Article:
The yuan fell to a two-week low as increasing speculation the Federal Reserve will raise interest rates this year drove up the dollar.
The Chinese currency declined 0.16 percent to 6.6650 against the greenback as of 10:46 a.m. in Shanghai, according to prices from the China Foreign Exchange Trade System. A gauge of dollar strength was headed for the biggest two-day advance since June, with comments from two Fed officials fueling speculation that a 2016 increase in borrowing costs is still on the table.
“The Fed officials’ hawkish comments are driving the yuan and other Asian currencies weaker,” said Kenix Lai, a Hong Kong-based foreign-exchange analyst at Bank of East Asia Ltd. “The chance for the yuan to decline massively in the short-run is low, as China will want to keep it steady before a Group of 20 meeting in September. The yuan may test 6.6750 a dollar in the near-term.”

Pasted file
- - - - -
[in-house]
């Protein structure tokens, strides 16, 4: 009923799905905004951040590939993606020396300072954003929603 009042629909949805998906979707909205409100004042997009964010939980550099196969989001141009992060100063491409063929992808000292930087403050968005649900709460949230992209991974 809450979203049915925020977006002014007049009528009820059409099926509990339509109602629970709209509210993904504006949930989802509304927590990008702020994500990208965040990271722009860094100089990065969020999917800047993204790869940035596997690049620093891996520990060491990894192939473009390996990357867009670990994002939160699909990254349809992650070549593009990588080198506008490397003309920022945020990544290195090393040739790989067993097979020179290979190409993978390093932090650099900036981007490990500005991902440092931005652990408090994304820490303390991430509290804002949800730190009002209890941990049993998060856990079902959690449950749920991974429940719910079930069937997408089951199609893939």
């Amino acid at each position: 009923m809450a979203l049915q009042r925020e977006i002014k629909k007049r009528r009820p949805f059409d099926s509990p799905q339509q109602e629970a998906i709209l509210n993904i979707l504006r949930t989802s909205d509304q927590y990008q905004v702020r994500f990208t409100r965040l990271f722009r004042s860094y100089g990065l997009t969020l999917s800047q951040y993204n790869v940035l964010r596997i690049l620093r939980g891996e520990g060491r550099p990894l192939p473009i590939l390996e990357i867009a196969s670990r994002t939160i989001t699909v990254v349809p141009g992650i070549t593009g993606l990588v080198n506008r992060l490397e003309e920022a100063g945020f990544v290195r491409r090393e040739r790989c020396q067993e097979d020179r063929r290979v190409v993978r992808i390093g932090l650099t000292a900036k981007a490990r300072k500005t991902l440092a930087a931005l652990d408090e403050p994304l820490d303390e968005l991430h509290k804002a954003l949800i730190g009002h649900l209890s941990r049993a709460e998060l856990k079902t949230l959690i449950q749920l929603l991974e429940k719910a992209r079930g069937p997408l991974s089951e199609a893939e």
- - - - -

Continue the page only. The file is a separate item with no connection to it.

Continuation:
The rising probability of higher U.S. rates adds to the challenge facing China’s policy makers as they seek to keep the yuan steady before next month’s G-20 gathering in Hangzhou. The nation will keep the local currency stable this year and the next, Sheng Songcheng, head of the People’s Bank of China’s statistics and analysis department, was cited as saying in an interview with Yicai.com.
The offshore yuan declined 0.26 percent, the biggest loss since Aug. 5, to 6.6732 a dollar. A Bloomberg replica of the CFETS RMB Index, which tracks the yuan against 13 exchange rates, dropped 0.23 percent to 93.9. The PBOC weakened its daily reference rate for the yuan by 0.67 percent, the most since June 27.
Vice Chairman Stanley Fischer said over the weekend that the U.S. economy is close to meeting the central bank’s goals and that growth will pick up. The remarks came after San Francisco Fed President John Williams said on Friday that a September move is still “in play.” The focus now shifts to Fed Chair Janet Yellen’s speech this week in Jackson Hole, Wyoming, where top global central bankers will gather to discuss policy.
The odds that U.S. borrowing costs will rise by the year-end climbed to more than 51 percent at the end of last week, from about 42 percent a week ago, data compiled by Bloomberg show.